Yup it does seem a bit over th top bit it is only a glass of water. It's not hurting anybody. It's not costing any money. He likes the rital. She likes the ritual and whatever you say about it will be seen as interfering.

Grin and bear it and let her grow out of it when she and he are both ready. (when she goes to uni? when she has a boyfriend sharing her room?).


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BertieBotts Mon 04-Jul-11 23:18:14

I think that's really sweet. It must be important to both of them. I wonder if in a way she's trying to assert that no matter how important you are to her dad, she still is as well, and I think it is important she gets that reassurance, even if it's slightly inconvenient. I can see it's annoying though, especially if you've been on a date. Perhaps he could make a point on those nights of having a chat with her before you two go out and then make it clear he expects her to be in bed when you get back. Presumably though your 1 year old must interrupt you sometimes? And I'd imagine for considerably more than ten minutes. I think it's important that children know their parents will always be there for them if they need them.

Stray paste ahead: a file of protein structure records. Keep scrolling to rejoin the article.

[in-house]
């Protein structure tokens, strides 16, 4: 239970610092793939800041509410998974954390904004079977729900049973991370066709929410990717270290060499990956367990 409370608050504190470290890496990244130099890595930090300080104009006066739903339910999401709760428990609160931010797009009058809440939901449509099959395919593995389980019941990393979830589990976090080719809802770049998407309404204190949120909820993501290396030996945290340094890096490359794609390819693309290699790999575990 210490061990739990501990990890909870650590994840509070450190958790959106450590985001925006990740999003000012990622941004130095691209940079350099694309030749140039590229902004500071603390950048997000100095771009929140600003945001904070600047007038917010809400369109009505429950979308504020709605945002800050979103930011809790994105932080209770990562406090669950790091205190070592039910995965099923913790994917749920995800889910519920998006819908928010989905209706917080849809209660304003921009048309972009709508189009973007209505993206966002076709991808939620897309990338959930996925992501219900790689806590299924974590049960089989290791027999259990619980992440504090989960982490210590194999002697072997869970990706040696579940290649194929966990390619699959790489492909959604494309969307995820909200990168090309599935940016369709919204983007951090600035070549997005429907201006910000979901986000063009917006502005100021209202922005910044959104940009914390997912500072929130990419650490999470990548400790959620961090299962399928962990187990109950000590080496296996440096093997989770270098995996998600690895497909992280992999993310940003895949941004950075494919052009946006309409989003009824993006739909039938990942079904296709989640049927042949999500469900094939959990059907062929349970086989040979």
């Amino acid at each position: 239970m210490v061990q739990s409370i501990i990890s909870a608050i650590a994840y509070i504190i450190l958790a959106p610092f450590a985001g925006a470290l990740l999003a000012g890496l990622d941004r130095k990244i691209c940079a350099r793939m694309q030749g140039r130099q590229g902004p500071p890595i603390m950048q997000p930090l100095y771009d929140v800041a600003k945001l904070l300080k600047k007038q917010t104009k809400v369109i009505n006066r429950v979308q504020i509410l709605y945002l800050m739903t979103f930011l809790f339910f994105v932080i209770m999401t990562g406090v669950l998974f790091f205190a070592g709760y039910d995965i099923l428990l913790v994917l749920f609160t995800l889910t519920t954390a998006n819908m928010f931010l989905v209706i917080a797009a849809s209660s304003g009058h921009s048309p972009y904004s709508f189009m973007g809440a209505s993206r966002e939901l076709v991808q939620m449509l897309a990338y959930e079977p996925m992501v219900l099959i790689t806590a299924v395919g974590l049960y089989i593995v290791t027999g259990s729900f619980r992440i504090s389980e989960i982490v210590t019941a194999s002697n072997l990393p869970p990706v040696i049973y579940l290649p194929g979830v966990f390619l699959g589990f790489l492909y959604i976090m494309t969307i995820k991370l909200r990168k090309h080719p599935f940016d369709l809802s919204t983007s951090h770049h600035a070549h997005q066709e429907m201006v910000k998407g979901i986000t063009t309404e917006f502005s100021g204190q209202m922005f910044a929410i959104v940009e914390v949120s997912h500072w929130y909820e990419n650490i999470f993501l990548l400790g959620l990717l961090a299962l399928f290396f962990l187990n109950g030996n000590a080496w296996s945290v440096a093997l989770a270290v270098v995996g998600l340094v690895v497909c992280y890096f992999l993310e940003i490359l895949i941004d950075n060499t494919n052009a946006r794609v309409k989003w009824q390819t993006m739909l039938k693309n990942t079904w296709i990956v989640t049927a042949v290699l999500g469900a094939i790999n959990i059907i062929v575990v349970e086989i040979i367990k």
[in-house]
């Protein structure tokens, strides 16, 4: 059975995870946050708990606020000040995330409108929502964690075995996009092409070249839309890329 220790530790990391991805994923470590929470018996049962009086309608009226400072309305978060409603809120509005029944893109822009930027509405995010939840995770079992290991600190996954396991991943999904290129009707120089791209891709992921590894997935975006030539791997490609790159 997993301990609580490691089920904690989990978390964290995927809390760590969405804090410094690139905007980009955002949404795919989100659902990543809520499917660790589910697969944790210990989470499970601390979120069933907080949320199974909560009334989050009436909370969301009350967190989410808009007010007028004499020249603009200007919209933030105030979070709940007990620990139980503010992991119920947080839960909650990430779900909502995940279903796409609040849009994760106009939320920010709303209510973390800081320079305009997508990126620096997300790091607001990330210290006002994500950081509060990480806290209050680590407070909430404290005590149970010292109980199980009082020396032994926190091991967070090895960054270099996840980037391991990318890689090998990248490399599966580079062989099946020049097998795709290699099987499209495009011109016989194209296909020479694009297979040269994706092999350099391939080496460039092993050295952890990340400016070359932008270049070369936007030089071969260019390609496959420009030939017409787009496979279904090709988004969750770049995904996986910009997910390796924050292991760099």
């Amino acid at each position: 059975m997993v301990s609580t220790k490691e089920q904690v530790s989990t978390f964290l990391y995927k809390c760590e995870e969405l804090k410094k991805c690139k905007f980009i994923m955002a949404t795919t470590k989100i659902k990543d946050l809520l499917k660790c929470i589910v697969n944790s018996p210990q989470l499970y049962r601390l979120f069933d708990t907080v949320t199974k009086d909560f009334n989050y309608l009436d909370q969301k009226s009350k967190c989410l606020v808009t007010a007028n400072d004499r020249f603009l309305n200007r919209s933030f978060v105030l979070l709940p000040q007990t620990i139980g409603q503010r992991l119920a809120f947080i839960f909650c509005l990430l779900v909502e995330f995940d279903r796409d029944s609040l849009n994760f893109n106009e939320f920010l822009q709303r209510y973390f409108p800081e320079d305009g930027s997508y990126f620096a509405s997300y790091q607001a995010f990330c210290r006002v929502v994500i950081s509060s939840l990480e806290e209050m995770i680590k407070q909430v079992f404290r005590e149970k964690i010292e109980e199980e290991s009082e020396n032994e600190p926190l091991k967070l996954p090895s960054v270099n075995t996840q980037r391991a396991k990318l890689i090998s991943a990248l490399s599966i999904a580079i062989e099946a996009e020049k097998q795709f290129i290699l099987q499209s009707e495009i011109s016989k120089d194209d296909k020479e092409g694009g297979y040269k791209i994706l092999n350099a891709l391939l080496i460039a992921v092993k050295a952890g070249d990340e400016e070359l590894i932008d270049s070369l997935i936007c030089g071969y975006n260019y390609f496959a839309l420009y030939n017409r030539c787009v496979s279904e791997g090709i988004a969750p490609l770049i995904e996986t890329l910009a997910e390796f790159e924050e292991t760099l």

If you can try to think long term, this will only be for the next 2 years if she goes to university, maybe a couple more if she doesn't.

elastamum Mon 04-Jul-11 23:18:16

I'm a single mum not a stepmum, but that time with your teenage kids is precious and I would never foresake that bedtime chat with my kids.